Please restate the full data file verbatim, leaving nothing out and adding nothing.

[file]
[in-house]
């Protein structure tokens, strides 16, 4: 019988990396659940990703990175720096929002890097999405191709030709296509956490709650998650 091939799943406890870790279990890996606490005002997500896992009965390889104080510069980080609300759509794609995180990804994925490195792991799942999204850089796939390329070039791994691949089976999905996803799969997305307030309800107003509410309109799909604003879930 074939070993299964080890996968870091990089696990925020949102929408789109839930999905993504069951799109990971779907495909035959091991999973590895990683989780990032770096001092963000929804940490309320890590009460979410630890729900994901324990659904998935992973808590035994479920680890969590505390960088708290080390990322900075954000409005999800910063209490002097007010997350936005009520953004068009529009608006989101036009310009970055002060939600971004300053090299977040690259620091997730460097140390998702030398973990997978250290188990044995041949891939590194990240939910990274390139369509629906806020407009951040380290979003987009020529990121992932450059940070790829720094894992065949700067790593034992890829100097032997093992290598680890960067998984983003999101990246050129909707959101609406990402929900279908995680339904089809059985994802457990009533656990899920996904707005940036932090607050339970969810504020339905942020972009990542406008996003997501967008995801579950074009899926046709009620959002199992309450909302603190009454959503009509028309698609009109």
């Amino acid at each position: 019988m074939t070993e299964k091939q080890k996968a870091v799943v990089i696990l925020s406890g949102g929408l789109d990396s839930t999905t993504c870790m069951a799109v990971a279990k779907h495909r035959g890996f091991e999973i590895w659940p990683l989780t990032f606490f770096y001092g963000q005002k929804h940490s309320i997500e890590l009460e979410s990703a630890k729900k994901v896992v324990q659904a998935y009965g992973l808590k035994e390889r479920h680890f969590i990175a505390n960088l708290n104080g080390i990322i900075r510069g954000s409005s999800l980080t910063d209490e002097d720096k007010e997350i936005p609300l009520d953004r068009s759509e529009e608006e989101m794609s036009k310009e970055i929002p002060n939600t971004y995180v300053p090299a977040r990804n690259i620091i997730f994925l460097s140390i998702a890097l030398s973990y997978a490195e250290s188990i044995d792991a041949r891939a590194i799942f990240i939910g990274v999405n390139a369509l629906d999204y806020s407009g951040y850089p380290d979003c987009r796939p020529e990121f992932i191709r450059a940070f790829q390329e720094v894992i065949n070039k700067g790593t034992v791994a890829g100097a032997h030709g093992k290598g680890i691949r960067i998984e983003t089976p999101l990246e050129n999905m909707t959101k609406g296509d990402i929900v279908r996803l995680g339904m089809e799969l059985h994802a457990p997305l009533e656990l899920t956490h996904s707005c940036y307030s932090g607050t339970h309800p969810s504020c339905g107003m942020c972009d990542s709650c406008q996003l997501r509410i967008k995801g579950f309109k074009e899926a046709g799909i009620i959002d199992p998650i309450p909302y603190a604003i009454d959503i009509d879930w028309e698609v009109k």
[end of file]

[in-house]
């Protein structure tokens, strides 16, 4: 019988990396659940990703990175720096929002890097999405191709030709296509956490709650998650 091939799943406890870790279990890996606490005002997500896992009965390889104080510069980080609300759509794609995180990804994925490195792991799942999204850089796939390329070039791994691949089976999905996803799969997305307030309800107003509410309109799909604003879930 074939070993299964080890996968870091990089696990925020949102929408789109839930999905993504069951799109990971779907495909035959091991999973590895990683989780990032770096001092963000929804940490309320890590009460979410630890729900994901324990659904998935992973808590035994479920680890969590505390960088708290080390990322900075954000409005999800910063209490002097007010997350936005009520953004068009529009608006989101036009310009970055002060939600971004300053090299977040690259620091997730460097140390998702030398973990997978250290188990044995041949891939590194990240939910990274390139369509629906806020407009951040380290979003987009020529990121992932450059940070790829720094894992065949700067790593034992890829100097032997093992290598680890960067998984983003999101990246050129909707959101609406990402929900279908995680339904089809059985994802457990009533656990899920996904707005940036932090607050339970969810504020339905942020972009990542406008996003997501967008995801579950074009899926046709009620959002199992309450909302603190009454959503009509028309698609009109």
């Amino acid at each position: 019988m074939t070993e299964k091939q080890k996968a870091v799943v990089i696990l925020s406890g949102g929408l789109d990396s839930t999905t993504c870790m069951a799109v990971a279990k779907h495909r035959g890996f091991e999973i590895w659940p990683l989780t990032f606490f770096y001092g963000q005002k929804h940490s309320i997500e890590l009460e979410s990703a630890k729900k994901v896992v324990q659904a998935y009965g992973l808590k035994e390889r479920h680890f969590i990175a505390n960088l708290n104080g080390i990322i900075r510069g954000s409005s999800l980080t910063d209490e002097d720096k007010e997350i936005p609300l009520d953004r068009s759509e529009e608006e989101m794609s036009k310009e970055i929002p002060n939600t971004y995180v300053p090299a977040r990804n690259i620091i997730f994925l460097s140390i998702a890097l030398s973990y997978a490195e250290s188990i044995d792991a041949r891939a590194i799942f990240i939910g990274v999405n390139a369509l629906d999204y806020s407009g951040y850089p380290d979003c987009r796939p020529e990121f992932i191709r450059a940070f790829q390329e720094v894992i065949n070039k700067g790593t034992v791994a890829g100097a032997h030709g093992k290598g680890i691949r960067i998984e983003t089976p999101l990246e050129n999905m909707t959101k609406g296509d990402i929900v279908r996803l995680g339904m089809e799969l059985h994802a457990p997305l009533e656990l899920t956490h996904s707005c940036y307030s932090g607050t339970h309800p969810s504020c339905g107003m942020c972009d990542s709650c406008q996003l997501r509410i967008k995801g579950f309109k074009e899926a046709g799909i009620i959002d199992p998650i309450p909302y603190a604003i009454d959503i009509d879930w028309e698609v009109k």